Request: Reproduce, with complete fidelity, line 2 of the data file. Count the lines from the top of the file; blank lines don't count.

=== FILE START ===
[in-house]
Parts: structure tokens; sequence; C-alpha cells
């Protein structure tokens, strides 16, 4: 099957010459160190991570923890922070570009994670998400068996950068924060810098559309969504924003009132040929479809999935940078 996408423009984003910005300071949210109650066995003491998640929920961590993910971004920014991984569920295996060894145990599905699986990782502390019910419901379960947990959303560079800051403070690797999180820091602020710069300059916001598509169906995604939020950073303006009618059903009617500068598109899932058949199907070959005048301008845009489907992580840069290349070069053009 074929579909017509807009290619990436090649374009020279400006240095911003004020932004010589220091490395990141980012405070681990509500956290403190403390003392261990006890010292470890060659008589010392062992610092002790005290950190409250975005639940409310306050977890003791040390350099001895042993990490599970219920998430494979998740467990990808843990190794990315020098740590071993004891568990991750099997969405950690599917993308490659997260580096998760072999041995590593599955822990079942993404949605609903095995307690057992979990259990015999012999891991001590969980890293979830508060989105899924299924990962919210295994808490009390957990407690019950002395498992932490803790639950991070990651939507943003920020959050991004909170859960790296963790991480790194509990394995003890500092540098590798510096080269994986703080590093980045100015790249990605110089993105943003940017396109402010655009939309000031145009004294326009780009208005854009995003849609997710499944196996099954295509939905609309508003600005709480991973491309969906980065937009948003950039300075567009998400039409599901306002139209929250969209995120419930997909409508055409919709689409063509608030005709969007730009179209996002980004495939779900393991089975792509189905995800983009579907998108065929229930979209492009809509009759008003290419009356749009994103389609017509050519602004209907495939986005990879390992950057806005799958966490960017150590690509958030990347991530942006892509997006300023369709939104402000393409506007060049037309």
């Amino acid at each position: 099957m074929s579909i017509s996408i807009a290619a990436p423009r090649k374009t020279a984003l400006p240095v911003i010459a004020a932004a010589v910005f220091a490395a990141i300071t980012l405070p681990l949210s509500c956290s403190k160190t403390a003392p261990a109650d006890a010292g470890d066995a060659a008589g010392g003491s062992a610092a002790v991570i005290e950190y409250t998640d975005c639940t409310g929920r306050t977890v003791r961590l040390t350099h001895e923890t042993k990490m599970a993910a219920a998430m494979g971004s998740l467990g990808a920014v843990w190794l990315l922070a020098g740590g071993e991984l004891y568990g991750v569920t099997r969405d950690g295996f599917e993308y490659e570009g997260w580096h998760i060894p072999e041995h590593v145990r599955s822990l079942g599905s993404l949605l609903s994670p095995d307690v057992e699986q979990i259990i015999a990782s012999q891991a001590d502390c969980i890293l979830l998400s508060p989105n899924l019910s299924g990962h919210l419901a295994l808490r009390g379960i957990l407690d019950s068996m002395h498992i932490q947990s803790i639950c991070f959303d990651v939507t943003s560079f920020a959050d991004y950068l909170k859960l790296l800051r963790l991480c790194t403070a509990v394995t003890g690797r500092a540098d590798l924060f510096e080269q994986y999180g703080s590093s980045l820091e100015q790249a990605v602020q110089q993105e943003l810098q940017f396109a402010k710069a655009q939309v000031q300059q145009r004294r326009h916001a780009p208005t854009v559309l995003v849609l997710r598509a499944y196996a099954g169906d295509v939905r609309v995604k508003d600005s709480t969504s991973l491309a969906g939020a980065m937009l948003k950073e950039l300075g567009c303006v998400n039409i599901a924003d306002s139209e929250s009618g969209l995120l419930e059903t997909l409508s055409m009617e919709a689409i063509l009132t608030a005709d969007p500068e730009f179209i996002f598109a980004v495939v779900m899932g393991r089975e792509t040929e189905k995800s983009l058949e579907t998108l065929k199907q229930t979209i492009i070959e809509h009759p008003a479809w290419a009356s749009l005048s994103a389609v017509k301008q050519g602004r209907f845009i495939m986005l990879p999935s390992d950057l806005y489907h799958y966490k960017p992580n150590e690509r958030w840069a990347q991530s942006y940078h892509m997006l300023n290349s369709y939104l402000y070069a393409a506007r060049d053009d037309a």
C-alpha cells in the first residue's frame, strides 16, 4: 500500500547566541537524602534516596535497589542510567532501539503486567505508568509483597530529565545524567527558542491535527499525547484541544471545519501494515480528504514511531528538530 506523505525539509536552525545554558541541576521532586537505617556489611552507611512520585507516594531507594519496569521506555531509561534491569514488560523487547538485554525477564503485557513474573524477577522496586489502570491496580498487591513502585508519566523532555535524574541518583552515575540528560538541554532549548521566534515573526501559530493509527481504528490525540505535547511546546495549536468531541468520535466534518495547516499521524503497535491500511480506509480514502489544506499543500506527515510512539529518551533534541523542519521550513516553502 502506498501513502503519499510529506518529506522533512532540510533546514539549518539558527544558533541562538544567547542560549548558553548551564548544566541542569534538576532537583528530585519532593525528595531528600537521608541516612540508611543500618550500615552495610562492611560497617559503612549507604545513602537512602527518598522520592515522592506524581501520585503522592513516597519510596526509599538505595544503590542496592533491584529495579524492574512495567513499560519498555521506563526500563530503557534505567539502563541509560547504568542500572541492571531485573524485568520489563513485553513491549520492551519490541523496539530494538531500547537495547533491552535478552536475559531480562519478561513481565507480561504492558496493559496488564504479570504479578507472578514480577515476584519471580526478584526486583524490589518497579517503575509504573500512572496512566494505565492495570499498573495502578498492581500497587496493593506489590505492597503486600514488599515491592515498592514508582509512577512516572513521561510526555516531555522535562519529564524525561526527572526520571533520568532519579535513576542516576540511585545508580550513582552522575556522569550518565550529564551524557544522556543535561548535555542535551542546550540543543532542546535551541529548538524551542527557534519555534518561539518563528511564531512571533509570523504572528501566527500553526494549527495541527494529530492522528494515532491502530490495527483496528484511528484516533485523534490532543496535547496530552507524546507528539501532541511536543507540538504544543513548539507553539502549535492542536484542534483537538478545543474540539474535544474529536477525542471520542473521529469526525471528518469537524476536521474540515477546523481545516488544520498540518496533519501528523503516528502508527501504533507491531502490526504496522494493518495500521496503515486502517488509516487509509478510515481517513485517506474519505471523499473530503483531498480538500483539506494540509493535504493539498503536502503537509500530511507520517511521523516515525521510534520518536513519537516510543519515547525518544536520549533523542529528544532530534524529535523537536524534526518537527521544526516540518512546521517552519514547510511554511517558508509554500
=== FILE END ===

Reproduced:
Parts: structure tokens; sequence; C-alpha cells